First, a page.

The verses, themselves, differ from typical medieval English tomb inscriptions studied by Nigel Saul in that they do not ask for intercessory prayers for the deceased (343-52). They do identify the poet by name and date of death, as would be traditional, but their main message is Chaucer’s fame, his status as “thrice-greatest English poet.” They also take pains to identify the tomb’s sponsor, Brigham, and the year of its construction, as if memorializing the tomb, itself. The verses seem intended to constitute what Saul calls “the deceased’s place in the social pecking-order,” a kind of biographical inscription he finds increasingly common in tombs constructed in the 1500s (359, 357-9). Unlike a knight’s most famous battles, a gentry squire’s ancestry, or a married couple’s tally of years lived faithfully together, Chaucer’s epitaph redundantly concentrates his entire identity into his fame as an English poet (Saul 357, 359, 361). In addition, the plane-relief, full-length portrait of Chaucer seems to be an unusual departure from tomb iconography after 1538. The inscriptions and Chaucer’s graven image might have enabled viewers to associate Chaucer’s poetry with the tomb’s spectacular presence, and may help to explain the extraordinary use made of those verses by readers and printers.
During the following two centuries, the tomb undergoes a period of curious celebrity in English print culture. As Lehrer and Dane remind us, by 1652 an engraving of it was available in Elias Ashmole’s Theatrum Chemicum Britannicum (337), and by 1721, John Urry’s edition of Chaucer’s works included the tomb engraving with the verses on its title page, as well as reproducing the text in its entirety in the preface. [Urry 1721 Slide] If printers and editors adopted readers’ analogous association, “fame = tomb and tomb=text,” the tomb contained and the editions’ tomb verses memorialized the poet’s bodily and textual remains as complete and somehow sacred constructions whose secular residue was that elusive but powerful phantom, “fame.” In fact, the actual tomb’s power seems to have been considered potent enough to oversee and guarantee loan repayments (Prendergast 1). Like the tomb’s image and inscriptions, the text of Chaucer’s works also could manifest the poet’s “absent presence” and the poet’s fame by a process similar to that by which saints’ relics operated. Just as the Church had declared, since the Eighth Century, that “relics had the power of reproducing themselves,” so the press could reproduce potentially infinite copies of Chaucer’s works (Bonser 236). Translations of the tomb inscriptions to print editions accomplish the same ends for Chaucer’s text as the ceremonial translation of the saint’s remains to the site of viewers’ venerations, in this instance, a Latin memorial imposed upon a collected body of Middle English poetry.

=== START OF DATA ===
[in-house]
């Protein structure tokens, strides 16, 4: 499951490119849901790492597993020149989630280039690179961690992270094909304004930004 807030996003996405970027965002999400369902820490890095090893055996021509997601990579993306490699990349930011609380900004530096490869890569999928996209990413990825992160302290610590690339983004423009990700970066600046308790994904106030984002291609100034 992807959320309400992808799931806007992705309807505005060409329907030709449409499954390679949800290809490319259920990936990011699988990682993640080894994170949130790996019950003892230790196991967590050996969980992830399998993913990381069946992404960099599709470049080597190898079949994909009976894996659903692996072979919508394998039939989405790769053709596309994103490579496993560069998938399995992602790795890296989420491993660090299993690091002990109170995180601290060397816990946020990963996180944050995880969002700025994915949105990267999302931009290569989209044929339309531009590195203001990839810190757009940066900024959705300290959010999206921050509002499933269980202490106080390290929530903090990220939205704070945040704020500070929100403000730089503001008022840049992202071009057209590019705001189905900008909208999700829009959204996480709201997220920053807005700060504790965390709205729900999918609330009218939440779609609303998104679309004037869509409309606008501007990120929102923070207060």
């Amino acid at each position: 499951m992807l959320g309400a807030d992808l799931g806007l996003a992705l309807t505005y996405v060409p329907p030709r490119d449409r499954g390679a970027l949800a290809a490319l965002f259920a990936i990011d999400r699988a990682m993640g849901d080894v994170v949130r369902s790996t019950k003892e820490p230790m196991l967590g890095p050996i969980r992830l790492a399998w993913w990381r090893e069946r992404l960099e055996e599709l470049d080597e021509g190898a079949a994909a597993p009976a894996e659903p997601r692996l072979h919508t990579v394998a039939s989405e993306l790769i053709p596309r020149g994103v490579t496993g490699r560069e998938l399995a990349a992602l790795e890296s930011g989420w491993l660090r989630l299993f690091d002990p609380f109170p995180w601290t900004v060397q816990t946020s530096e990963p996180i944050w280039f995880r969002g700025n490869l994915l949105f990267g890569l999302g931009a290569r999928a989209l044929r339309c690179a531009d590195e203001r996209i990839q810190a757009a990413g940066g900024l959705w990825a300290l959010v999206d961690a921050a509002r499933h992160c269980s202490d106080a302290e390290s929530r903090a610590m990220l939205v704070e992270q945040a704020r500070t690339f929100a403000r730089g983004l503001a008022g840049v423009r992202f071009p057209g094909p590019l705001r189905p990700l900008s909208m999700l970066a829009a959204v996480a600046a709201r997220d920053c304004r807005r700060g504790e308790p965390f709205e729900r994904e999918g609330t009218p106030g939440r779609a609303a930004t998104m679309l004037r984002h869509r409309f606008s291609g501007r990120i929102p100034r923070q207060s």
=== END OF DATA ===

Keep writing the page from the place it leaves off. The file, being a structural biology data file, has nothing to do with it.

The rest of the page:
Even as the tomb poems influenced the content of Chaucer’s printed works, copying the epitaphs may have altered the tomb. Copying the text from someone else’s manuscript annotation or a new print edition would be the easiest way to obtain the text, but some annotators, like so many Canterbury pilgrims, may have carried their editions to Westminster to copy the epitaphs on the spot, perhaps helping to wear away the marble inscriptions while doing so. Speght, writing only 46 years after the tomb’s construction, noted that the “verses written about the ledge” of the monument (“Si rogites quis eram…”) were “clean worne out.” This would be peculiarly rapid erosion of a marble inscription that was protected from rain and other natural forces by its location within the Abbey. In fact, pilgrimage practices authorized by the Roman Church may explain it.